Introduction and Basic Operations
Matrices, though they may appear weird objects at first, are a very important tool in expressing and discussing problems which arise from real life cases.
Our first example deals with economics. Indeed, consider two families A and B (though we may easily take more than two). Every month, the two families have expenses such as: utilities, health, entertainment, food, etc... Let us restrict ourselves to: food, utilities, and health. How would one represent the data collected? Many ways are available but one of them has an advantage of combining the data so that it is easy to manipulate them. Indeed, we will write the data as follows:
If we have no problem confusing the names and what the expenses are, then we may write
This is what we call a Matrix. The size of the matrix, as a block, is defined by the number of Rows and the number of Columns. In this case, the above matrix has 2 rows and 3 columns. You may easily come up with a matrix which has m rows and n columns. In this case, we say that the matrix is a (mxn) matrix (pronounce m-by-n matrix). Keep in mind that the first entry (meaning m) is the number of rows while the second entry (n) is the number of columns. Our above matrix is a (2x3) matrix.
When the numbers of rows and columns are equal, we call the matrix a square matrix. A square matrix of order n, is a (nxn) matrix.
Back to our example, let us assume, for example, that the matrices for the months of January, February,
and March are
To make sure that the reader knows what these numbers mean, you should be able to give the Health-expenses for family A and Food-expenses for family B during the month of February. The answers are 250 and 600. The next question may sound easy to answer, but requires a new concept in the matrix context. Indeed, what is the matrix-expense for the two families for the first quarter? The idea is to add the three matrices above. It is easy to determine the total expenses for each family and each item, then the answer is
So how do we add matrices? An approach is given by the above example. The answer is to add entries one by one. For example, we have
Clearly, if you want to double a matrix, it is enough to add the matrix to itself. So we have
This suggests the following rule
and for any number ,
we will have
Let us summarize these two rules about matrices.
- Addition of Matrices: In order to add two matrices, we add the entries one by one.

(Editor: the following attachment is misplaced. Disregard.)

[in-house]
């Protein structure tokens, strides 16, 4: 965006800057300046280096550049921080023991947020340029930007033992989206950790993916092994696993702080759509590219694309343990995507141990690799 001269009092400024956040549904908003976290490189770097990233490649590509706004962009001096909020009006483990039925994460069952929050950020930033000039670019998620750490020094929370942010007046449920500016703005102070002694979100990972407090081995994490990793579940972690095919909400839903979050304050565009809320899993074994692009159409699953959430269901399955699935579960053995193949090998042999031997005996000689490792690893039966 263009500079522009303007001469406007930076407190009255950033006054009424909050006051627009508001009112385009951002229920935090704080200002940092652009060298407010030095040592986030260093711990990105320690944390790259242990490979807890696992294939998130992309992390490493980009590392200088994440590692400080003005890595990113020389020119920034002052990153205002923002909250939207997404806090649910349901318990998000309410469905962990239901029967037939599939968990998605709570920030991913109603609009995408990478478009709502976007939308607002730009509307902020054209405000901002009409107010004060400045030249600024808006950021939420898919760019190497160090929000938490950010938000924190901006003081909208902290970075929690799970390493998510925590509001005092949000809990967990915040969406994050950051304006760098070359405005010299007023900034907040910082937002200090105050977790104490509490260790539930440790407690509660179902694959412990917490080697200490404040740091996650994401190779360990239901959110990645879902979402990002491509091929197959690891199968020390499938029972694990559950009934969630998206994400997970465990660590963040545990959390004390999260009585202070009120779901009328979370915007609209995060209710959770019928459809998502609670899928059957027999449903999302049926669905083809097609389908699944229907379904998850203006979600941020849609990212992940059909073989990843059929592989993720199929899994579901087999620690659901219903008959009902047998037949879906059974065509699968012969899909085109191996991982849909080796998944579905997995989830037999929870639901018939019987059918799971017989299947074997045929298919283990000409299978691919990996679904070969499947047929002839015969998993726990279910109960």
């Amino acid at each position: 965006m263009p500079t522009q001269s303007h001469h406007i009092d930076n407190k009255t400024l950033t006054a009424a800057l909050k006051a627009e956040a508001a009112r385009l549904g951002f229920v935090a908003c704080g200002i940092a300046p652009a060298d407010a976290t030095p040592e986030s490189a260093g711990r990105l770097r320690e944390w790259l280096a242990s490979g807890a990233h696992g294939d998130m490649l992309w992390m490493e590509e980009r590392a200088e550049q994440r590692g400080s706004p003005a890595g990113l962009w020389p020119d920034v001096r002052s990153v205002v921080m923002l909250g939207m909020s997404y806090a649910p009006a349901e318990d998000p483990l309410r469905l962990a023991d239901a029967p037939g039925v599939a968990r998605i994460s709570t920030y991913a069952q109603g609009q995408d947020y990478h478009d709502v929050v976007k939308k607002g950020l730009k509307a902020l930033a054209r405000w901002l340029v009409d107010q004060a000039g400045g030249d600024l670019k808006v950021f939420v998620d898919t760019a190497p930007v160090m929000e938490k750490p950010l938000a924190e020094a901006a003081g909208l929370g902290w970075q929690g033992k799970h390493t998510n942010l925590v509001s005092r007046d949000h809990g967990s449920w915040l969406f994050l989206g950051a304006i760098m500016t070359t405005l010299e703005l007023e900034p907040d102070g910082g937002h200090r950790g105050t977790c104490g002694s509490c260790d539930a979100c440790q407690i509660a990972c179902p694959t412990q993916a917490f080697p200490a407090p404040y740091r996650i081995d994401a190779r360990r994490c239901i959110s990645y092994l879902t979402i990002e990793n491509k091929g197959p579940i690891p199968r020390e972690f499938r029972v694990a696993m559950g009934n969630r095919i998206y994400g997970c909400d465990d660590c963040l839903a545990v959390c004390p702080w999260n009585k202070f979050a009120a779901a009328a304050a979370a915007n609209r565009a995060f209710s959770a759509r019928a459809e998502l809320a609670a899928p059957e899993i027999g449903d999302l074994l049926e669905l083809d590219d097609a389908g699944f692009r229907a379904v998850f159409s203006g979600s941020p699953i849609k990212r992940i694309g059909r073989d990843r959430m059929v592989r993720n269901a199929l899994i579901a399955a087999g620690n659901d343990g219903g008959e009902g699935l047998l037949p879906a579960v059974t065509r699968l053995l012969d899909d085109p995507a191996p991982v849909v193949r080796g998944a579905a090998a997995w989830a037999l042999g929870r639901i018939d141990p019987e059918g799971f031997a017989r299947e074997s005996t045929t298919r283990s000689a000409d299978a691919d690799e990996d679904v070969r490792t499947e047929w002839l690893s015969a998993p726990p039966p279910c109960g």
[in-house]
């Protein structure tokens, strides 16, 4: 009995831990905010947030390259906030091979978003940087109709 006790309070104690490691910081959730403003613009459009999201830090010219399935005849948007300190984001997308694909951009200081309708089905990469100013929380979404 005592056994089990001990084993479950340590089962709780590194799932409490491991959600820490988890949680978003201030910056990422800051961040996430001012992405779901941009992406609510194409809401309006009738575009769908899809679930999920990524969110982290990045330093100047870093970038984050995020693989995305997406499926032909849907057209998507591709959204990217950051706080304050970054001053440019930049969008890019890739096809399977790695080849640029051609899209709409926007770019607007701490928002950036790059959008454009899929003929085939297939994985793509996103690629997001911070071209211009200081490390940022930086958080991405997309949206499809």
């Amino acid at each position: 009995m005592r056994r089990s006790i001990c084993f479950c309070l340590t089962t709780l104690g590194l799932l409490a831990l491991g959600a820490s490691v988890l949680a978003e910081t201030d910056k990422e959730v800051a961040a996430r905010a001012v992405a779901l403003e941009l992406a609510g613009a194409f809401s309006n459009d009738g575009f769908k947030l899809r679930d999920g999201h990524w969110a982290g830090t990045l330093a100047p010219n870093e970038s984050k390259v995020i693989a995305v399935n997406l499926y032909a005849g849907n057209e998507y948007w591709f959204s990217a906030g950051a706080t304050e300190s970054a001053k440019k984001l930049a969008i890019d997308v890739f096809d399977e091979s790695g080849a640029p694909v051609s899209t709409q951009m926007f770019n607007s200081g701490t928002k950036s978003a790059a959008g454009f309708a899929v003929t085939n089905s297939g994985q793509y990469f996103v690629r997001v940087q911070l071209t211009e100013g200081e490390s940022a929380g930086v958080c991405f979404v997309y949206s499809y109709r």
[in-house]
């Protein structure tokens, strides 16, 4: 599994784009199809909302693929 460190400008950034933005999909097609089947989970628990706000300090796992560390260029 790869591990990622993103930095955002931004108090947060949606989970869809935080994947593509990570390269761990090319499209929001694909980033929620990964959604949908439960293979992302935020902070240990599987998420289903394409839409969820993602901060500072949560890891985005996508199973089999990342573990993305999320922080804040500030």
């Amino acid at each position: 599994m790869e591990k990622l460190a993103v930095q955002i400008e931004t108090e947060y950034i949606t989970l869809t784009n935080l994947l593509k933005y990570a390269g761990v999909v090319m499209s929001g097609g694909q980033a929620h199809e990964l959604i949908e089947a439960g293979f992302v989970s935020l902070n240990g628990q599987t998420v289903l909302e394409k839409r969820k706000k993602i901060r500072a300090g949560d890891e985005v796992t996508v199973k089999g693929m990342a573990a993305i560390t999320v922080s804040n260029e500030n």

Note: Matrices involved in the addition operation must have the same size.
- Multiplication of a Matrix by a Number: In order to multiply a matrix by a number, you multiply every entry by the given number.
Keep in mind that we always write numbers to the left and matrices to the right (in the case of multiplication).
What about subtracting two matrices? It is easy, since subtraction is a combination of the two above rules. Indeed, if M and N are two matrices, then we will write
M-N = M + (-1)N
So first, you multiply the matrix N by -1, and then add the result to the matrix M.
Example. Consider the three matrices J, F, and M from above. Evaluate
Answer. We have
To compute J-M, we note first that
J-M = J + (-1)M, we get
And finally, for J-F+2M, we have a choice. Here we would like to emphasize the fact that addition of matrices may involve more than one matrix. In this case, you may perform the calculations in any order. This is called associativity of the operations. So first we will take care of -F and 2M to get
J-F+2M = J + (-1)F + 2M, we get
So first we will evaluate J-F to get
to which we add 2M, to finally obtain
For the addition of matrices, one special matrix plays a role similar to the number zero. Indeed, if we consider the matrix with all its entries equal to 0, then it is easy to check that this matrix has behavior similar to the number zero. For example, we have
What about multiplying two matrices? Such operation exists but the calculations involved are complicated. On the next page, we will discuss matrix multiplication.
S.O.S MATH: Home Page
Do you need more help? Please post your question on our
S.O.S. Mathematics CyberBoard.
Author: M.A. Khamsi
Copyright © 1999-2018 MathMedics, LLC. All rights reserved.
Math Medics, LLC. - P.O. Box 12395 - El Paso TX 79913 - USA
users online during the last hour